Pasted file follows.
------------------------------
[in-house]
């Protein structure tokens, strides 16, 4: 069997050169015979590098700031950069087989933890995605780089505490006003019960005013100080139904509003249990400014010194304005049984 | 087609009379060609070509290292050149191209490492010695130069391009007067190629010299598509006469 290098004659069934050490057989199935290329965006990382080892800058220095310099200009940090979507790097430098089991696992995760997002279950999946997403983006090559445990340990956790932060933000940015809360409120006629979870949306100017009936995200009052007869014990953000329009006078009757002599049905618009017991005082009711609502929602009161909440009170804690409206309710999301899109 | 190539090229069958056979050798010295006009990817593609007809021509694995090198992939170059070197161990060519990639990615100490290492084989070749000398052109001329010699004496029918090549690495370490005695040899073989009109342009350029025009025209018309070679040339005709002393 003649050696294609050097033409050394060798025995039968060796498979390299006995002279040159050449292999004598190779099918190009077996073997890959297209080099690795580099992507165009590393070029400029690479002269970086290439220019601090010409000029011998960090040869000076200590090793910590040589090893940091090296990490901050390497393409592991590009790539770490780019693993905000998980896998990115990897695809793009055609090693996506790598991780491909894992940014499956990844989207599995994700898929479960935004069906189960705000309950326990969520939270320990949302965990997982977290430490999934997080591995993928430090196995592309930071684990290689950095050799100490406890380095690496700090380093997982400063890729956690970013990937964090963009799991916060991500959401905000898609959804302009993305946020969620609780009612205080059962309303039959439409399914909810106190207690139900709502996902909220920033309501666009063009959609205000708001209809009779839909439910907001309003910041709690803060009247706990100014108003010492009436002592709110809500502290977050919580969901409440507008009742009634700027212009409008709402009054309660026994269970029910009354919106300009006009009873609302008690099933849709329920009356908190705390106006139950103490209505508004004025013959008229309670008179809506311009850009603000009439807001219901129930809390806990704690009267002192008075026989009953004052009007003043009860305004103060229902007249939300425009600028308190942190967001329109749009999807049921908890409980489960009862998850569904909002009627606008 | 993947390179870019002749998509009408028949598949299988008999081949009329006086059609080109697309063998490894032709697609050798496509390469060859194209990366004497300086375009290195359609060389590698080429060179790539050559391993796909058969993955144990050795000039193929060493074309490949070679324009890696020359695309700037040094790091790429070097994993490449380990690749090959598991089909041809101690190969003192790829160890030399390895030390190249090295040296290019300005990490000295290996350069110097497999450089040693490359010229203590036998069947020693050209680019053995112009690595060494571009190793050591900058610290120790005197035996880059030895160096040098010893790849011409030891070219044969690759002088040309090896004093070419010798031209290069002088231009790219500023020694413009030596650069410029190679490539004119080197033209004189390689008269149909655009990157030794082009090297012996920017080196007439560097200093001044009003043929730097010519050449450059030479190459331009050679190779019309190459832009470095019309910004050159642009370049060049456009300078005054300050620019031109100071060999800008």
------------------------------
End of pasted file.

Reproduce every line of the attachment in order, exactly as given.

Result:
[in-house]
């Protein structure tokens, strides 16, 4: 069997050169015979590098700031950069087989933890995605780089505490006003019960005013100080139904509003249990400014010194304005049984 | 087609009379060609070509290292050149191209490492010695130069391009007067190629010299598509006469 290098004659069934050490057989199935290329965006990382080892800058220095310099200009940090979507790097430098089991696992995760997002279950999946997403983006090559445990340990956790932060933000940015809360409120006629979870949306100017009936995200009052007869014990953000329009006078009757002599049905618009017991005082009711609502929602009161909440009170804690409206309710999301899109 | 190539090229069958056979050798010295006009990817593609007809021509694995090198992939170059070197161990060519990639990615100490290492084989070749000398052109001329010699004496029918090549690495370490005695040899073989009109342009350029025009025209018309070679040339005709002393 003649050696294609050097033409050394060798025995039968060796498979390299006995002279040159050449292999004598190779099918190009077996073997890959297209080099690795580099992507165009590393070029400029690479002269970086290439220019601090010409000029011998960090040869000076200590090793910590040589090893940091090296990490901050390497393409592991590009790539770490780019693993905000998980896998990115990897695809793009055609090693996506790598991780491909894992940014499956990844989207599995994700898929479960935004069906189960705000309950326990969520939270320990949302965990997982977290430490999934997080591995993928430090196995592309930071684990290689950095050799100490406890380095690496700090380093997982400063890729956690970013990937964090963009799991916060991500959401905000898609959804302009993305946020969620609780009612205080059962309303039959439409399914909810106190207690139900709502996902909220920033309501666009063009959609205000708001209809009779839909439910907001309003910041709690803060009247706990100014108003010492009436002592709110809500502290977050919580969901409440507008009742009634700027212009409008709402009054309660026994269970029910009354919106300009006009009873609302008690099933849709329920009356908190705390106006139950103490209505508004004025013959008229309670008179809506311009850009603000009439807001219901129930809390806990704690009267002192008075026989009953004052009007003043009860305004103060229902007249939300425009600028308190942190967001329109749009999807049921908890409980489960009862998850569904909002009627606008 | 993947390179870019002749998509009408028949598949299988008999081949009329006086059609080109697309063998490894032709697609050798496509390469060859194209990366004497300086375009290195359609060389590698080429060179790539050559391993796909058969993955144990050795000039193929060493074309490949070679324009890696020359695309700037040094790091790429070097994993490449380990690749090959598991089909041809101690190969003192790829160890030399390895030390190249090295040296290019300005990490000295290996350069110097497999450089040693490359010229203590036998069947020693050209680019053995112009690595060494571009190793050591900058610290120790005197035996880059030895160096040098010893790849011409030891070219044969690759002088040309090896004093070419010798031209290069002088231009790219500023020694413009030596650069410029190679490539004119080197033209004189390689008269149909655009990157030794082009090297012996920017080196007439560097200093001044009003043929730097010519050449450059030479190459331009050679190779019309190459832009470095019309910004050159642009370049060049456009300078005054300050620019031109100071060999800008």